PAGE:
Maybe there is even, in Talleyrand's mind, the need of a useful support for his secret work in favour of the Orleanist clan. For the Duke ot Orléans, future Louis-Philippe, holds back with impatience behind the political scene.We don't know exactly. During this first meeting, even if the step has been tempted, it is a waste of time.

Royer-Collard, a convinced legitimist since long, as we said before, remains and will remain a legitimist. This strong personality, somewhat arrogant, is justly considered the father of parliamentary government in France. In the sense that, according to him, the elected representatives of the Nation have the responsibility of the government of the country. But in his mind it is a restricted representation, composed of elites because for him allowing the whole nation to take important decisions would be extremely dangerous.

Therefore Royer-Collard as well as Talleyrand are considered to be liberal but not democrats.

Besides, at that time, the Ultras Royalists have the habit of making fun of Royer-Collard. The Count of Salaberry, from Blois, even says that "Monsieur Royer-Collard is satisfied only with himself".

In fact, Royer-Collard is moderately resentful towards his sovereign, Charles X.

The speech at the tribune of the Chamber about his very elaborate ideas in the political field makes

of him an eloquent master, much superior to his neighbour of Valençay.

Convinced and wilful, he succeeds in ridding himself of a slight stammer to better demonstrate to his peers his just and solid words ; from his point of view, of course.

Once back in the capital, our two partners, Talleyrand in his vast mansion, rue de Saint-Florentin, Royer-Collard, more modest in his rue d'Enfer apartment, continue and deepen their contacts.

The philosopher enjoys going once in a while to his elder, to the famous mezzanine where the Prince welcomes his guests and with a splendid view over the Place de la Concorde. Quite a symbol ! Unless the visitor is introduced to the Duchess of Dino's salon on the first floor. For it is she who is the hostess and in every sense of the word.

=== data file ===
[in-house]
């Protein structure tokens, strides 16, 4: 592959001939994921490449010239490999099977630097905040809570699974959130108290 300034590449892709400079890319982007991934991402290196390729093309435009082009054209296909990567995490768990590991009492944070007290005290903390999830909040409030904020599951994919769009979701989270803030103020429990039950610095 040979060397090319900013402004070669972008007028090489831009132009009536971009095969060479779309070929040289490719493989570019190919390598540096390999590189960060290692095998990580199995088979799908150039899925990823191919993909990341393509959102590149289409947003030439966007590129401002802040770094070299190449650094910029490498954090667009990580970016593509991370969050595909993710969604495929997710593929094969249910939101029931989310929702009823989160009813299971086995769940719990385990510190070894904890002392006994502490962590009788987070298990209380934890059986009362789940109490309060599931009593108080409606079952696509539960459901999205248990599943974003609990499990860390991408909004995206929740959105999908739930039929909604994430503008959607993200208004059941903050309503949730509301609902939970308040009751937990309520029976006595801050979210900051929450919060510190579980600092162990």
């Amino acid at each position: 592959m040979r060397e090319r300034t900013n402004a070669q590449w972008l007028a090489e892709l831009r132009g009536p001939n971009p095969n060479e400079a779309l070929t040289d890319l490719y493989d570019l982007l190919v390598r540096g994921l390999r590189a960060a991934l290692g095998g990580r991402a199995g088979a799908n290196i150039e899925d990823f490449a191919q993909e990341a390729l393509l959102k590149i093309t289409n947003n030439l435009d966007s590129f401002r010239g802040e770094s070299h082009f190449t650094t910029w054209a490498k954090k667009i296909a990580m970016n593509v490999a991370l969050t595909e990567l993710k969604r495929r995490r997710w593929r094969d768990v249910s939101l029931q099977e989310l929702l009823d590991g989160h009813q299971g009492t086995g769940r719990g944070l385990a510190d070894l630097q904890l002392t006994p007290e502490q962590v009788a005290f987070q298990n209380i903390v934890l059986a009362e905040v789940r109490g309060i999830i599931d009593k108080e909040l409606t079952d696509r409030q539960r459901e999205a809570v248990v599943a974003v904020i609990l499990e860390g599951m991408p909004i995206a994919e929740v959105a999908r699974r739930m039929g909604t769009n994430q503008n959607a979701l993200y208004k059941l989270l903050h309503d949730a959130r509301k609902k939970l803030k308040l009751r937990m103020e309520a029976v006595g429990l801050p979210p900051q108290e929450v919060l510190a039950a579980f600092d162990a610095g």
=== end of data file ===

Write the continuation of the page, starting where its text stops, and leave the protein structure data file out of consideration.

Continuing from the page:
And the ice being definitively broken, they decide that once in the country, they will travel from Valençay to Chateauvieux and also from Chateauvieux to Valençay. But always without Madame Royer-Collard, who is more preoccupied by the health of her children, her own and also by the

education to be given to their two daughters.

In 1825 Talleyrand brings to Chateauvieux Monsieur de Saint-Aulaire (1778-1854), liberal deputy and father-in-law of ex-minister Decazes (1780-1860).

In August 1826, the Prince invites his neighbour to Valençay. In September, he even invites the nephews from Chateauvieux to hunt deer ; unfortunately, a few weeks later, because of the bad weather, he is bitterly obliged to postpone a trip to Chateauvieux. Maybe more so because of his bad legs, which are becoming more and more painful than because of the bad weather.

At about the same time, it is Pierre-Louis Bertin de Veaux (1771-1842), the founder journalist of the "Journal des Débats" who accompanies Talleyrand and his niece on the route of Chateauvieux.

In 1827, young doctor Gabriel Andral, 30 years old, famous Doctor Guillaume Andral's son, marries the frail Augustine Royer-Collard, of fragile health like her mother and sister Rosalie.

It is supposed that Talleyrand negotiated the realization of this marriage. In fact, Doctor Guillaume Andral was the doctor attached to Prince of Talleyrand's service, while on a trip to the Cauterets Baths, a few years earlier. Besides inevitable Duchess of Dino, Gabriel Andral, Augustin Thierry and his brother Amédée take part in this trip; Amédée is at that time the private tutor of Madame de Dino's eldest son, Louis, who will be Duke of Valençay in 1829.